|NATIONAL PARKS QUICKLINKS|
Backpacker Magazine – September 2011
Use these three assessment tools to examine every patient thoroughly after you've stopped any immediate threats to life. Trauma victims are more common in the backcountry; start your inspection with a head-to-toe exam. For ill patients, begin by asking about medical history and taking vitals.
|S||Symptoms How does the patient feel? What’s the chief complaint?|
|A||Allergies Any relevant allergies? What happens with exposure?|
|M||Medications Taking any OTC or Rx drugs? Skipped any meds?|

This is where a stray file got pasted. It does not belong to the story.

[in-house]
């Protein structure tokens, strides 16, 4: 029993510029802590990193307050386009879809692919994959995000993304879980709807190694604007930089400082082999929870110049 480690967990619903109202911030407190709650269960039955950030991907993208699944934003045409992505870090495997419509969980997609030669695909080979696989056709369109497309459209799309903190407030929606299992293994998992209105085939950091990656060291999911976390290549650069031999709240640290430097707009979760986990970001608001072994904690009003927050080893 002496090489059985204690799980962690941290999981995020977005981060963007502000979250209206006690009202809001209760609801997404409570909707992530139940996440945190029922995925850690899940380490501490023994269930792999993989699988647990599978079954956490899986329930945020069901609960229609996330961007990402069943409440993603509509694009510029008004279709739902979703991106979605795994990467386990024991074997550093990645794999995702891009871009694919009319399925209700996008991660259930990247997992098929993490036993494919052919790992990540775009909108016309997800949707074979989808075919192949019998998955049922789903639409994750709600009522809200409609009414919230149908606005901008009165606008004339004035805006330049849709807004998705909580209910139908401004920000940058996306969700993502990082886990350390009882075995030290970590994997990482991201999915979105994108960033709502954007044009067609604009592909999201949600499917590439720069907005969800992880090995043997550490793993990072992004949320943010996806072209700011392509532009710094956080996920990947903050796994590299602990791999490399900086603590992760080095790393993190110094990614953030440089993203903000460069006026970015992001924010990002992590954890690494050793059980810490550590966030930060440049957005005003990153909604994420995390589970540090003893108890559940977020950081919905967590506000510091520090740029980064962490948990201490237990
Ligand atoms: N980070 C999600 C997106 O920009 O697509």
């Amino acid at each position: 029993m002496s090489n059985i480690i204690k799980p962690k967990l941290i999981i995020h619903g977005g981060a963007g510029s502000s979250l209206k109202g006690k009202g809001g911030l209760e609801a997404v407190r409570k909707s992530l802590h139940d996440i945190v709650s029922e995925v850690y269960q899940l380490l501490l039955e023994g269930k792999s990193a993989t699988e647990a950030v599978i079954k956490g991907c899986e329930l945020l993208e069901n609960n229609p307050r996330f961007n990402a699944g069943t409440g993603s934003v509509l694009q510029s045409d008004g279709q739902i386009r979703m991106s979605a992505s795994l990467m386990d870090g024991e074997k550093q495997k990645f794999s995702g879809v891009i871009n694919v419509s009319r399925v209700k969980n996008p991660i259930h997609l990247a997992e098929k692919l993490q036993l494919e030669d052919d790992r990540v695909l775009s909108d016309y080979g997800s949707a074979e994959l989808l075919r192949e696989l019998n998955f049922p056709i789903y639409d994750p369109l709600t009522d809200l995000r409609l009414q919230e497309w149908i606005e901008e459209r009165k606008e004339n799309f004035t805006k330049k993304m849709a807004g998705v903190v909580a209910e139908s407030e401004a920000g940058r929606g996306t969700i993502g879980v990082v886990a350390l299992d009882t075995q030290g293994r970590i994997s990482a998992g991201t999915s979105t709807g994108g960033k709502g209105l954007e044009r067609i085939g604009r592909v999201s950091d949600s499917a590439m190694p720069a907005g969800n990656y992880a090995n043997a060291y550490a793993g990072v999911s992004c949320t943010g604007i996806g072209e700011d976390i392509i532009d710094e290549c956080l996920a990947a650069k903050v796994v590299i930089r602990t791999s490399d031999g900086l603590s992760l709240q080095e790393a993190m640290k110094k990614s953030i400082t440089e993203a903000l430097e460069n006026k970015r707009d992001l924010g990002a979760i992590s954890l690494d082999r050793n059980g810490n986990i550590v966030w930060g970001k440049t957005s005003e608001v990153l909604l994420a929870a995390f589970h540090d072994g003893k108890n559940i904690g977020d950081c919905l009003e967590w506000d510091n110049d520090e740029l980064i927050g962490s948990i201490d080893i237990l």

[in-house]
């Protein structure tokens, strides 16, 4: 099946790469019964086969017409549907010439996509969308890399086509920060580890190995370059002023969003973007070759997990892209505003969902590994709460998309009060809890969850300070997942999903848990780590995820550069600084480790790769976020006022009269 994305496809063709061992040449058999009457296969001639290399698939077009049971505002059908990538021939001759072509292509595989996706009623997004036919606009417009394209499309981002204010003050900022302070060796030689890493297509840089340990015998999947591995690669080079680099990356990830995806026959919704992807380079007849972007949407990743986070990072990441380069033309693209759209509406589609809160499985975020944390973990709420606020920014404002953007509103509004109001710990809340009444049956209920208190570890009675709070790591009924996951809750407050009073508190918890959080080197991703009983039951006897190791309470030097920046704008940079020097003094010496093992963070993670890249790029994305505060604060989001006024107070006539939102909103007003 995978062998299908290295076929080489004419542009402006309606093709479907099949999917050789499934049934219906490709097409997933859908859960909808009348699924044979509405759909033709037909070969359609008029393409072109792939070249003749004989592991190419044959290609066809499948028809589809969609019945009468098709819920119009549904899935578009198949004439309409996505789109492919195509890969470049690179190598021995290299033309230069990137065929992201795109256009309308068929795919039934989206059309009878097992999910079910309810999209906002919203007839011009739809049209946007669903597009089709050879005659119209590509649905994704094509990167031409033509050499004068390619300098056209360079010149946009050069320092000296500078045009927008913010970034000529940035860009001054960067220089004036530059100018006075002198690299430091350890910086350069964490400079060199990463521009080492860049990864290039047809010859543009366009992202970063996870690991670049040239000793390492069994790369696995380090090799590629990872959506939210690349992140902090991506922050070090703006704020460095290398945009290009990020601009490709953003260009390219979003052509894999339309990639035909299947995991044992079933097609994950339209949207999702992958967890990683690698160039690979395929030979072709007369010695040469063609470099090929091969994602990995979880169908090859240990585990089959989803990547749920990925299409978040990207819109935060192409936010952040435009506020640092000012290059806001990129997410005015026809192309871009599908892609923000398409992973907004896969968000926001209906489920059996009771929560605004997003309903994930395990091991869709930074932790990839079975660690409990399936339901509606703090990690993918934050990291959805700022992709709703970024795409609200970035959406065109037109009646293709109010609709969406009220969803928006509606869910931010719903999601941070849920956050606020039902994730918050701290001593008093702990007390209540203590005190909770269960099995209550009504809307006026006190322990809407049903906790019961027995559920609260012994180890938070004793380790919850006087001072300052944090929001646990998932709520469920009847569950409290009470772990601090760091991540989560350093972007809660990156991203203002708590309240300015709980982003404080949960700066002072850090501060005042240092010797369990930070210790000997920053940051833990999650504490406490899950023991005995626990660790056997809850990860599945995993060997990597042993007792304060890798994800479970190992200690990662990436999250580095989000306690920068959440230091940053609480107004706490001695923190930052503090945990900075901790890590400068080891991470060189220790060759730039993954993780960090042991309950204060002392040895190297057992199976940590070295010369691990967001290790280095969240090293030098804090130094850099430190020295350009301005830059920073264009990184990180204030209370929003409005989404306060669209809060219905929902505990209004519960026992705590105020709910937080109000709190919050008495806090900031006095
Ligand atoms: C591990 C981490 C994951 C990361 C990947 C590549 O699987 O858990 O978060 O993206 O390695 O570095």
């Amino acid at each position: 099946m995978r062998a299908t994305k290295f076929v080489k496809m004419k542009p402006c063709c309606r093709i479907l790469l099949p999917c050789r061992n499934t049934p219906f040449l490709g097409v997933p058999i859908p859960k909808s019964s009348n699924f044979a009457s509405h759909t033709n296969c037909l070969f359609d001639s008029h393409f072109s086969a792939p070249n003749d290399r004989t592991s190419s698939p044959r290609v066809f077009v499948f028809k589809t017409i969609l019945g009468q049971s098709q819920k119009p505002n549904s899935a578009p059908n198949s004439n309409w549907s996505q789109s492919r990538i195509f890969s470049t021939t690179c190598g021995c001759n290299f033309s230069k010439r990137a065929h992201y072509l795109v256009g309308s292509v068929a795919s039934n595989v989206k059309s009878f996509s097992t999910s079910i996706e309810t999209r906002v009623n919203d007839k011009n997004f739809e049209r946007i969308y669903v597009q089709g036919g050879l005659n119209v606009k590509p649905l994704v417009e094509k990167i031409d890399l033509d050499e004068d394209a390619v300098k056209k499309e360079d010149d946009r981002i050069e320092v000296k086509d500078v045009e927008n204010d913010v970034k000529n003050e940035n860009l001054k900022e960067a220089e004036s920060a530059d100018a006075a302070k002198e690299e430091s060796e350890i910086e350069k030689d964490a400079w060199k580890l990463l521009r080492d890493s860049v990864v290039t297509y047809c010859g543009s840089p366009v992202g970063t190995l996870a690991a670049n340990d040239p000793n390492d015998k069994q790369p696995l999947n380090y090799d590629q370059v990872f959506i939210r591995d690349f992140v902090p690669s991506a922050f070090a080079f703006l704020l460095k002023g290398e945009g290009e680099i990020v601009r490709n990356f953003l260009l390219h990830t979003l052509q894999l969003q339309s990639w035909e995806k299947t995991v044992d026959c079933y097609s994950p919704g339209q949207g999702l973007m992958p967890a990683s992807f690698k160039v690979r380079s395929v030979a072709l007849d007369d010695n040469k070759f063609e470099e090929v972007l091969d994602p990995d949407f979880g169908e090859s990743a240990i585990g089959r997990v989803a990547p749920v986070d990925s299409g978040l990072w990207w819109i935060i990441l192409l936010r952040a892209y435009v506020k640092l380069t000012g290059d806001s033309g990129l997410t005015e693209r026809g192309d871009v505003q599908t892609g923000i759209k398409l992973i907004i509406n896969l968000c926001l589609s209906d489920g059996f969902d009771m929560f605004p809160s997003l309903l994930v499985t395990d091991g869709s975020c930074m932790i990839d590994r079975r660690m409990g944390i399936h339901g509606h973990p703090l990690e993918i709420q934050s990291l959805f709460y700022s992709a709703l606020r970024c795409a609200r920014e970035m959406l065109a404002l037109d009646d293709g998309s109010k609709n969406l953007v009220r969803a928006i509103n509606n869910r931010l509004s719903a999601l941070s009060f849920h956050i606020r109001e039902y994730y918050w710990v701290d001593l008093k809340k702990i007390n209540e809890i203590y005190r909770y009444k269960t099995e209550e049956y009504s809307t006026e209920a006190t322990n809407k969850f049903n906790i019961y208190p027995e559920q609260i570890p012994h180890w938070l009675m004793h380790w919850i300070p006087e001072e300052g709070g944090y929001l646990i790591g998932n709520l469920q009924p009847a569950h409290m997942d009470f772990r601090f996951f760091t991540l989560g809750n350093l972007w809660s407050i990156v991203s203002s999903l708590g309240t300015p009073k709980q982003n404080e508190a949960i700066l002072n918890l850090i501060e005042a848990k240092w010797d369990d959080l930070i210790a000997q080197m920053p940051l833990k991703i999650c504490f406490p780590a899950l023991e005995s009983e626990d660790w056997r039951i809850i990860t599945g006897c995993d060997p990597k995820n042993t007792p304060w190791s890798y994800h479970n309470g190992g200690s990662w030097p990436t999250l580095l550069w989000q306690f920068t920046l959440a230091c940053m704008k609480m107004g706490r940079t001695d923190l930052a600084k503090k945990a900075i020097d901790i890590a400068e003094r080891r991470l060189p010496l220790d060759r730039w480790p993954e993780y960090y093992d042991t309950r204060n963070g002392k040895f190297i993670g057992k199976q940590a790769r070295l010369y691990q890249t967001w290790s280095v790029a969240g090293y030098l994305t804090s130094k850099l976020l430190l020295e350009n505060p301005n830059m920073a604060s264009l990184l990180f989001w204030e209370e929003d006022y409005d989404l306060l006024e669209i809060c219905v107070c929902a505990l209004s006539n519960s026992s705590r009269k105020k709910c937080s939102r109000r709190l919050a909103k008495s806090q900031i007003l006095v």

|P||Pertinent history Any major-system issues or health problems?|
|L||Last intake/output Food and drink in; waste out. Abnormalities?|
|E||Events Preceding incident What caused the illness/accident?|
First-aid training isn’t a passport to risky behavior. Use these tips to decrease your odds of injury.
1) Expose only one person at a time to localized hazards. Spread out, but stay within sight.
2) Don’t shortcut—especially when descending a peak, returning to a trailhead, or when you’re lost. Retrace your inbound path.
3) Stay together. Individual party members are easily disoriented.
4) Beware of “expert” friends. Assess group ability and plan activities to accommodate all.
5) Practice using new gear and skills in a controlled setting before beginning a committed trip. Emulate expected conditions close to home first.